Making that D.C. connection
Published: May 30,2005
Since Gov. Haley Barbour took office in 2004, his clout in Washington, D.C., combined with that of powerhouse U.S. Senators Thad Cochran and Trent Lott, has been very beneficial for Mississippi. Travel between the Magnolia State and the nation’s power center has spiked, particularly since 9/11, and the gentlemen’s collective footprint dots Capitol Hill.
From Memorial Day to Labor Day, business travel from Mississippi to Washington, D.C., will morph into family vacation, as well as a combination of business and pleasure.
For readers unfamiliar with the metropolitan area, here are a few tips for visiting America’s bedrock of democracy.
A must-see experience
The U.S. Capitol Tour is a must-see, especially the ornate 180-foot high-dome. Free tickets are distributed beginning at 9 a.m. Monday-Saturday on a first-come, first-served basis at the Capitol Guide Service Kiosk located near the intersection of First Street, SW, and Independence Avenue.
Consider arriving at 8 a.m. or earlier to avoid long lines and to secure favorably timed tickets. To save grief, remember that only one ticket is given per person.
Even though the White House tour remains popular, access is limited to three rooms, and if time is a factor, perhaps consider another choice, like seeing currency printed at the rate of 8,000 sheets per hour on a guided, 35-minute tour of the Bureau of Engraving and Printing or viewing the Declaration of Independence, Bill of Rights and Constitution at the National Archives or attending a public lecture in the courtroom of the U.S. Supreme Court.
Taking it all in
Three times daily, 45-minute tours of the Voice of America are conducted, including a visit to the newsroom and studio, or join the live studio audience for CNN’s “Crossfire” with James Carville, Paul Begala and Bob Novak at George Washington University, where tickets are free, but seating is limited and reservations must be made in advance.
Best seen in the daytime, Constitution and Independence Avenues surrounding the National Mall showcase the United States’ power and glory, featuring mammoth buildings housing the nation’s nerve centers alongside delicate cherry trees.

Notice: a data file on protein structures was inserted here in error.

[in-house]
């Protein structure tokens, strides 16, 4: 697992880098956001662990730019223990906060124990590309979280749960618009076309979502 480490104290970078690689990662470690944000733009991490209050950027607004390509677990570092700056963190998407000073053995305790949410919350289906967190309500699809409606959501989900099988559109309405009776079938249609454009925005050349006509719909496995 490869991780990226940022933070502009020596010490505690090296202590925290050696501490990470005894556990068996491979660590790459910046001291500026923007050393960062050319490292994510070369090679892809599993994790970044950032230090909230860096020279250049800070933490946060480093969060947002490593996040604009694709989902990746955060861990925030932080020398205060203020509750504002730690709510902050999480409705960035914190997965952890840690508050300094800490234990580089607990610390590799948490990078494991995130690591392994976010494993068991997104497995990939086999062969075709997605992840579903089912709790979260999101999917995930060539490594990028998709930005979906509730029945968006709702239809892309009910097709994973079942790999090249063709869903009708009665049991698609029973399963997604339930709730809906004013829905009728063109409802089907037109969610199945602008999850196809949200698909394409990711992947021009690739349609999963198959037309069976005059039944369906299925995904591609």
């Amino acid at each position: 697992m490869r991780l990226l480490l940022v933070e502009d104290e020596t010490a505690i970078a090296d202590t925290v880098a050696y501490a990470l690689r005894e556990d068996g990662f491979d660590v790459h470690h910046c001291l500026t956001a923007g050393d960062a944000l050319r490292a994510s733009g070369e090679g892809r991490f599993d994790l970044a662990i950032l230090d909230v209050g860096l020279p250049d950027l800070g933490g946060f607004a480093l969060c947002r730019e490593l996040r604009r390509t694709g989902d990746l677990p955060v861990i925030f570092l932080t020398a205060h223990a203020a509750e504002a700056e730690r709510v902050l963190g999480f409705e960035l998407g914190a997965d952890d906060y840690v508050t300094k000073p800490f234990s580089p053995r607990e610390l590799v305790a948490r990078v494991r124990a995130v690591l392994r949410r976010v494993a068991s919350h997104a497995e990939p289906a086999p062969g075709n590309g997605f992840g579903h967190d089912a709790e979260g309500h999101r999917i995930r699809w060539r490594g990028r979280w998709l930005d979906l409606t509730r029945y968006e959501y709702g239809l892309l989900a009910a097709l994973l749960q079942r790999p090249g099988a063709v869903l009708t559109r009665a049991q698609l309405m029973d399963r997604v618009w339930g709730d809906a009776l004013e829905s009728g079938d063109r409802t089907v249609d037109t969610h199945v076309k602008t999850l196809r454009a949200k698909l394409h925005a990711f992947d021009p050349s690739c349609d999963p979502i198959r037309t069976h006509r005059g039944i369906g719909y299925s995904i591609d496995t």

Best seen by moonlight: Washington Monument, Jefferson Memorial and Lincoln Memorial.
And Major League Baseball is back, too. Game and ticket information for the Nationals is online at http://washington.nationals.mlb.com.
From spires to spies
The Washington National Cathedral, which dominates the landscape of the once-swampy city by rising 676 feet above sea level, is a worthwhile stop. Featuring a 10,650-pipe organ, more than 10,000 stained glass windows, 228 angels, 110 gargoyles and a 53-bell carillon, it is the second-largest cathedral in America and the sixth-largest worldwide.
The new International Spy Museum, which highlights the world’s largest collection of global espionage artifacts, is a fun tribute to intrigue and deception, heroes and villains and history and technology. It even features a school for spies, the secret history of history and perhaps a few James Bond gadgets.
Consider dining at The Caucus Room near the White House and Capitol Hill. Owned by a group of investors, including Gov. Barbour, it is known as Washington D.C.’s “premier power dining destination.” Other notable restaurants: ESPN Zone, voted “Best Sports Bar” by Washington Post readers and featuring more than 200 televisions and a floor full of interactive games, and The Dubliner, an Irish pub known for its Reubens, hospitality and live nightly music, and located in the Phoenix Park Hotel.
Consider staying overnight at the Phoenix, located two blocks from the Capitol and one block from Union Station. Reminiscent of an 18th-century Irish manor, the historic property was named for the famed 1,760-acre park in Dublin, the largest urban park in Europe, and features period furnishings, handsome woodwork, original oil paintings and luxurious carpets. Don’t be surprised to hear the staff say “cead mile failte,” translated to “a thousand welcomes.”
Washington, D.C., is accessible by plane (Ronald Reagan Washington National Airport, Washington Dulles International Airport and Baltimore/Washington International Airport), rail (Amtrak and Virginia Railway Express), bus (Greyhound) and, of course, by car.
Otherwise, it is easy to navigate around town via the Metrorail Subway System or DASH/Metrobus. Shuttle bus tours operate from Union Station.
Contact MBJ contributing writer Lynne W. Jeter at firstname.lastname@example.org.
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